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Pittsburgh airport security lines can last more than an hour these 3 days of the week

Passengers wait in line to rebook flights or seek refunds at Pittsburgh International Airport on Dec. 27, 2022 after flight cancellations by Southwest Airlines left travelers stranded at airports across the country amid an intense winter storm.
Oliver Morrison
/
90.5 WESA
Passengers wait in line to rebook flights or seek refunds at Pittsburgh International Airport on Dec. 27, 2022 after flight cancellations by Southwest Airlines left travelers stranded at airports across the country amid an intense winter storm.

Security lines at Pittsburgh International Airport have been stretching so long in recent weeks that some passengers have been reporting wait times in excess of 90 minutes.

The airport is now recommending that passengers arrive an additional 30 to 60 minutes early during the summer, especially for flights that leave in the early morning hours between 5 a.m. and 8 a.m. That’s on top of the two hours the airport already suggests you arrive before a flight.

Bob Kerlik, the director of public affairs at the airport, said the busiest mornings are Mondays, Fridays and Sundays. “But if you're flying in the middle of the week, then you're not going to have … those long lines,” Kerlik said.

The reason for the long lines is a record number of passengers: last month was the busiest month of May at the airport since May 2007, Kerlik said. The airport reported 18,255 departing passengers on May 24, the most for a single day since 2019. The airport has seen a rise in flights offered by low-cost carriers, international carriers, as well as some carriers adding larger planes to existing routes, Kerlik said.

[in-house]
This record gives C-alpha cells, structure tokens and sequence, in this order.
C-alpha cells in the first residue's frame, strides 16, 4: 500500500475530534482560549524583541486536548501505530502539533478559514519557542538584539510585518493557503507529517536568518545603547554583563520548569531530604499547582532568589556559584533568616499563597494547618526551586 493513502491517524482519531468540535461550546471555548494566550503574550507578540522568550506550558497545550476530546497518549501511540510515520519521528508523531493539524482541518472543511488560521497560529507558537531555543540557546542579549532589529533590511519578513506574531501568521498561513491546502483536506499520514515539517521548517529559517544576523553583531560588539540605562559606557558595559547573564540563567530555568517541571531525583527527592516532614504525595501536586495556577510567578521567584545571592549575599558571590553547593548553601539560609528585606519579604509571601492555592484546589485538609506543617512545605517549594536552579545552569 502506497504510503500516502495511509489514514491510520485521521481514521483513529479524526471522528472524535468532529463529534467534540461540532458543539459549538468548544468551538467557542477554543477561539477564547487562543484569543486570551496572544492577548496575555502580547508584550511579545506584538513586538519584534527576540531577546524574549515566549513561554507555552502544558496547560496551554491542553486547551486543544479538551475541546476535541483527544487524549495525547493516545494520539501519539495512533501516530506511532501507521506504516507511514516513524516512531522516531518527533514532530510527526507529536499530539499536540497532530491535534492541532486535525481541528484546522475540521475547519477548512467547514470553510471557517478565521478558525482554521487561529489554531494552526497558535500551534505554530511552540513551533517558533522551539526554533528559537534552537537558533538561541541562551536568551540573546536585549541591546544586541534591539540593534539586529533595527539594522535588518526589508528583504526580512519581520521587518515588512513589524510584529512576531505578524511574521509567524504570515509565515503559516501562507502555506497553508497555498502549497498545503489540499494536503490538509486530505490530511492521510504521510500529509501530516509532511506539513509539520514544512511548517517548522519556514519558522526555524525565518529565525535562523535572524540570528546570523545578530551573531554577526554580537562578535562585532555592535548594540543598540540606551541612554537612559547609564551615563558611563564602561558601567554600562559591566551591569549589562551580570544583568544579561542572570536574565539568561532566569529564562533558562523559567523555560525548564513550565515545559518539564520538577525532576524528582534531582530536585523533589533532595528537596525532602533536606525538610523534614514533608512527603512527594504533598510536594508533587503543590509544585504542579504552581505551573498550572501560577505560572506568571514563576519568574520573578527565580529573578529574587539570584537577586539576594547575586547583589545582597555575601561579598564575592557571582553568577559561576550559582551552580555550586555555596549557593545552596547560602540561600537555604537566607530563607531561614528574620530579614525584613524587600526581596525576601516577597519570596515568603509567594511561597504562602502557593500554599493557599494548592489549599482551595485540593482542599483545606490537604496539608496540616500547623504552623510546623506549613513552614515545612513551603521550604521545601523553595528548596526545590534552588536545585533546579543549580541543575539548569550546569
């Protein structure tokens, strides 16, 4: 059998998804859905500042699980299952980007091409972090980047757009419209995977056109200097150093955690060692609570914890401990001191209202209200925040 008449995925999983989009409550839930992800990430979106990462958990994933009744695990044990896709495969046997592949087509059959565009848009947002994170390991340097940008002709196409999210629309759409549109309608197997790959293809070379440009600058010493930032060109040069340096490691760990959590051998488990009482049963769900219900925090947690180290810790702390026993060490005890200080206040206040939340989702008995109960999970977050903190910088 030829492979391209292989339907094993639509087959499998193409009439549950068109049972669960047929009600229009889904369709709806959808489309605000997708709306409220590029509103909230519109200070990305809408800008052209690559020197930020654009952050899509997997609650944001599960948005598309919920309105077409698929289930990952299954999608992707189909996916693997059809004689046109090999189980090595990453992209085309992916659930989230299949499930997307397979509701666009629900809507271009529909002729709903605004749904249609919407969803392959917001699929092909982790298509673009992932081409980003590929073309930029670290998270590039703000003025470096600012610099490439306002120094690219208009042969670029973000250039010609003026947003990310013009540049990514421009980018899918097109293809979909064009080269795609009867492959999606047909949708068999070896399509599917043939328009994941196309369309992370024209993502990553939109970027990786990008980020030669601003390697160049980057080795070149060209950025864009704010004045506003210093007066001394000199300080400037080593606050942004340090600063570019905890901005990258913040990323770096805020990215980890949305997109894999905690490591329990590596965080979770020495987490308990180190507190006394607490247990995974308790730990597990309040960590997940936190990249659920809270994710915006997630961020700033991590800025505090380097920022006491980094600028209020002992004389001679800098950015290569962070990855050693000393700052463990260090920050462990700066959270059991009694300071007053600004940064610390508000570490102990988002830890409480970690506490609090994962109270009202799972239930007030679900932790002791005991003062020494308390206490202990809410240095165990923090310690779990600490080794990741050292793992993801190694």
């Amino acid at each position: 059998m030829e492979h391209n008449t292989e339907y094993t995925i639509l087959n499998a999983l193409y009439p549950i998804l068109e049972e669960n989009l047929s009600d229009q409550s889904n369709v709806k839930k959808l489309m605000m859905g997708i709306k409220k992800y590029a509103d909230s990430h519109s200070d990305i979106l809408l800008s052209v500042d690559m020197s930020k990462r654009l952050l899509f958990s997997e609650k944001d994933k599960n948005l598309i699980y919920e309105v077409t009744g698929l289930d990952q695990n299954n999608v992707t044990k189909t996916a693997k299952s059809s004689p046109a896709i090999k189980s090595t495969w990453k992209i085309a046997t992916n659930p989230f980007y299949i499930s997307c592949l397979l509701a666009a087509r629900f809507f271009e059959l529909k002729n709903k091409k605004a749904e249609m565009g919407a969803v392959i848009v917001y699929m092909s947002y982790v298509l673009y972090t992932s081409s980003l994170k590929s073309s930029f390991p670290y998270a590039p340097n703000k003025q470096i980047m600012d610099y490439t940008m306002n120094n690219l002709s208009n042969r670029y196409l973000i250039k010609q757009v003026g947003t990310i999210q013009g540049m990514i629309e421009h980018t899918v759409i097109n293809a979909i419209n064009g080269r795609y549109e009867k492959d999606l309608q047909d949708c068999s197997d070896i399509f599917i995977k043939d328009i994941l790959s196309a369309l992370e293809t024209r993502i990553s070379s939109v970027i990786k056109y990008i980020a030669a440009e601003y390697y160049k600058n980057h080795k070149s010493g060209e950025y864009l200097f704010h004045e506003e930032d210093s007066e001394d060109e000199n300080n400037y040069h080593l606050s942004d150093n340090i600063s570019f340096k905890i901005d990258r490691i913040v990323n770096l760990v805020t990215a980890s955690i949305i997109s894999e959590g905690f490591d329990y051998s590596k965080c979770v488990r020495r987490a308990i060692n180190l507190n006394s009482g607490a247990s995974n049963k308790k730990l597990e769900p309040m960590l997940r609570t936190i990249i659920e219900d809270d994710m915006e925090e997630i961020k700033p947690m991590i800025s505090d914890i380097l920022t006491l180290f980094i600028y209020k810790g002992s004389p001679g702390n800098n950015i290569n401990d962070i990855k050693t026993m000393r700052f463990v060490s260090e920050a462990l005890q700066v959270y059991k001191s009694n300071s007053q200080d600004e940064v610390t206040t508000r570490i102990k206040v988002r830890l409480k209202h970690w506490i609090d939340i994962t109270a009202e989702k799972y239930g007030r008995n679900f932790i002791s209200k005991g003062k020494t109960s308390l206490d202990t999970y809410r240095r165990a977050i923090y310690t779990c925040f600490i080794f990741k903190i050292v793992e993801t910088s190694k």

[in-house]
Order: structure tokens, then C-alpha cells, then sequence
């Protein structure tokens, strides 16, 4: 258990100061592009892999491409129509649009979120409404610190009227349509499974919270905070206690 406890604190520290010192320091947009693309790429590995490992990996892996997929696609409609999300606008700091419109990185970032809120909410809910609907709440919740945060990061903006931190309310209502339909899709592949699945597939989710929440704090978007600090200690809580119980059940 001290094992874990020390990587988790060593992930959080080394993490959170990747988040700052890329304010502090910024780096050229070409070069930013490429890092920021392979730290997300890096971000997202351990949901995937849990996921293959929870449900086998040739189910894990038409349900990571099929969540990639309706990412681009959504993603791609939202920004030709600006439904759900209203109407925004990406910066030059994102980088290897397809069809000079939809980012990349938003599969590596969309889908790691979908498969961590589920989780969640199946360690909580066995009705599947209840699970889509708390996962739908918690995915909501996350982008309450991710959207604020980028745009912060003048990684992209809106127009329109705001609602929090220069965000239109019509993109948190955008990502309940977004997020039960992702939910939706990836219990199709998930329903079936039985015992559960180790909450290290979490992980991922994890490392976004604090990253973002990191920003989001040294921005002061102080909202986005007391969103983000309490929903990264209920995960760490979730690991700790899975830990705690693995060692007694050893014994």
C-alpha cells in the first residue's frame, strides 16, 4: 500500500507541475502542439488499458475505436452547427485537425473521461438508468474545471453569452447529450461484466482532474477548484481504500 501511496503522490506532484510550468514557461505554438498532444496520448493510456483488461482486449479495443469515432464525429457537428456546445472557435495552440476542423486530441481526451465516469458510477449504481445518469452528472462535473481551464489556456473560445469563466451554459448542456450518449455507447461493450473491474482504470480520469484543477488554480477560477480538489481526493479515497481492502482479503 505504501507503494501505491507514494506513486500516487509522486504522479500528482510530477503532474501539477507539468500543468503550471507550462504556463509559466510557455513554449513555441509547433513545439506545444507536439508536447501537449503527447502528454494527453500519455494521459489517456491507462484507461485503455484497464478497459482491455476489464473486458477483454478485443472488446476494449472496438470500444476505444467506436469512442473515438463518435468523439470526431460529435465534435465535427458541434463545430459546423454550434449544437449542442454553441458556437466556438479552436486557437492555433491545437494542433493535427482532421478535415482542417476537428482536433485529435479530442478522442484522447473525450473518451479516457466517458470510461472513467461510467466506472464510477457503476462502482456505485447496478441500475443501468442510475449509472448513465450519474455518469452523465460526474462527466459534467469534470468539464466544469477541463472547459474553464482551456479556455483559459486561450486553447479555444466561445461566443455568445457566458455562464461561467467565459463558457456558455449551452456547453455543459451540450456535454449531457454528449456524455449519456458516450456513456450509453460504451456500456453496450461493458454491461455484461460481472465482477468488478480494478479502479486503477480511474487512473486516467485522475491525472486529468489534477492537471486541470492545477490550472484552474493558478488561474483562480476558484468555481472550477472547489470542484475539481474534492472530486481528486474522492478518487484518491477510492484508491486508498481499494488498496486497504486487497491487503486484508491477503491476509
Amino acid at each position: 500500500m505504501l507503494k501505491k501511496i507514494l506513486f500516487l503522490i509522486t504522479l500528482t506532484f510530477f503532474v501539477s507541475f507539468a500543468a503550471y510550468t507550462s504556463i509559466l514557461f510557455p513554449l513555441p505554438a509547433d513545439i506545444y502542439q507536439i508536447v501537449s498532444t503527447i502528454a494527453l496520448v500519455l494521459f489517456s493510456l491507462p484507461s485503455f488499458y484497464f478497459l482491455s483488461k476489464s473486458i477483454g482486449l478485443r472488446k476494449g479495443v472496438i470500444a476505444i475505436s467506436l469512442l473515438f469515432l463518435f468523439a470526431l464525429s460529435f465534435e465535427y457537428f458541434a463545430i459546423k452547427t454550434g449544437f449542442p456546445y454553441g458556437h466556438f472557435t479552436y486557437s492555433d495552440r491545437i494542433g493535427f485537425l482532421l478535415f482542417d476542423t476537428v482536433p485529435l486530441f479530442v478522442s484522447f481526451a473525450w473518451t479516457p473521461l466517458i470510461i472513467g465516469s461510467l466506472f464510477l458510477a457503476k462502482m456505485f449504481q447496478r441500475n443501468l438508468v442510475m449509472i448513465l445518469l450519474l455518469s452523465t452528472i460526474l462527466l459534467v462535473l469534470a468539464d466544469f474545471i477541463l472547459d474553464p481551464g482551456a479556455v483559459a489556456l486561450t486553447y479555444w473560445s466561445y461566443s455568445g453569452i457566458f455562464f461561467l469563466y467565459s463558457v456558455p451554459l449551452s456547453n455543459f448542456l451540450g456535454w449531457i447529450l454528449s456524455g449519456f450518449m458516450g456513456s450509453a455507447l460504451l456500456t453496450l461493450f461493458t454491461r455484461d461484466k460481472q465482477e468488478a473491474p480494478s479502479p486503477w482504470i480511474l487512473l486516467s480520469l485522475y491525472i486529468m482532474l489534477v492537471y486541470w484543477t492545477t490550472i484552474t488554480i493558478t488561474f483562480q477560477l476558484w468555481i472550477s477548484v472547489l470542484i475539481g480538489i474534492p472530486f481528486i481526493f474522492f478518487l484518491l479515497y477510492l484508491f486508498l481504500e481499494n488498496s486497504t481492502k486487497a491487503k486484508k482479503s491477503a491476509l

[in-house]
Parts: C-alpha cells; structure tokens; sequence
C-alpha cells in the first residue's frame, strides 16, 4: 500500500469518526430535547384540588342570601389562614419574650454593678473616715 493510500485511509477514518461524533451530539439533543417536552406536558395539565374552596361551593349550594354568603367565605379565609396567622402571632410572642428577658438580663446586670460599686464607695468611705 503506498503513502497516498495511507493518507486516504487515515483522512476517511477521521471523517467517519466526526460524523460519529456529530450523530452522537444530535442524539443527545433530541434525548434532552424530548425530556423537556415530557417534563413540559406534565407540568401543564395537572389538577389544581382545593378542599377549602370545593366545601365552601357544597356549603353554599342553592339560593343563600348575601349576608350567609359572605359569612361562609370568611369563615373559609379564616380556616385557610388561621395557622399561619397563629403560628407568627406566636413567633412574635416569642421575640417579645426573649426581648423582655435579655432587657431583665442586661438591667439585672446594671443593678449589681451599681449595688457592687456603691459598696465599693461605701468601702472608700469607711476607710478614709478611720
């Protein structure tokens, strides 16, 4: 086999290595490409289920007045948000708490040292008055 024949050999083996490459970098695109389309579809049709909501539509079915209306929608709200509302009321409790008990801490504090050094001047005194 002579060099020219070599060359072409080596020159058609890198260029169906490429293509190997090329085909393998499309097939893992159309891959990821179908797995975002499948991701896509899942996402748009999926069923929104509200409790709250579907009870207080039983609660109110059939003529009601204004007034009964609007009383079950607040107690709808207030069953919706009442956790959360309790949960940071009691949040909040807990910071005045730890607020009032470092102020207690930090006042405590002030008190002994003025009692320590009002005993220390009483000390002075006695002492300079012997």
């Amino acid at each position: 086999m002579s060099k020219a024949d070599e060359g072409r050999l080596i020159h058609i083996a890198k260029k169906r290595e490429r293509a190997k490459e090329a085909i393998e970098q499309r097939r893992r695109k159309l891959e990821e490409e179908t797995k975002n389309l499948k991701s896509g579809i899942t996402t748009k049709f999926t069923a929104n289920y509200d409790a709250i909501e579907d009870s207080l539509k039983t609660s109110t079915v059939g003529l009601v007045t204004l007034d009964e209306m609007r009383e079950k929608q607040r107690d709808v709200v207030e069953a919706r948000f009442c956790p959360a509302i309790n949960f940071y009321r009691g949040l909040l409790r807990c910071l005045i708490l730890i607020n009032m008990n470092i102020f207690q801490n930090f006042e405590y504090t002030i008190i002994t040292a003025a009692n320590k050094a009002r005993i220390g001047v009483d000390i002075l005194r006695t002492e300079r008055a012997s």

But another reason the lines have been so long has to do with the way the airport was designed. The airport’s current iteration envisioned the airside terminal as a hub, Kerlik said, where the majority of the airport’s 20 million passengers would be moving from one gate to the next as they caught their connecting flights. But now, he said, the vast majority of passengers are coming through security.

“It's gone from 5 to 6 million [a year] to about 10 million where we are today,” Kerlik said. “So think about that, double the number of people that are using the checkpoint than really what the original airport was designed for.”

Next spring the airport is expected to have twice as many security checkpoints when it opens its brand new airside terminal.

“No, you won't have to worry about how long the line is at [the alternate checkpoint],” Kerlik said. “[We’ll have] one consolidated area and a lot more security lanes for people to be able to get through much more quickly.”

The airport currently offers 171 departures to 62 locations on 15 different airlines. Southwest, the largest carrier, will offer 298,000 seats in July, the most it has offered since it started serving the airport in 2005.

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Oliver Morrison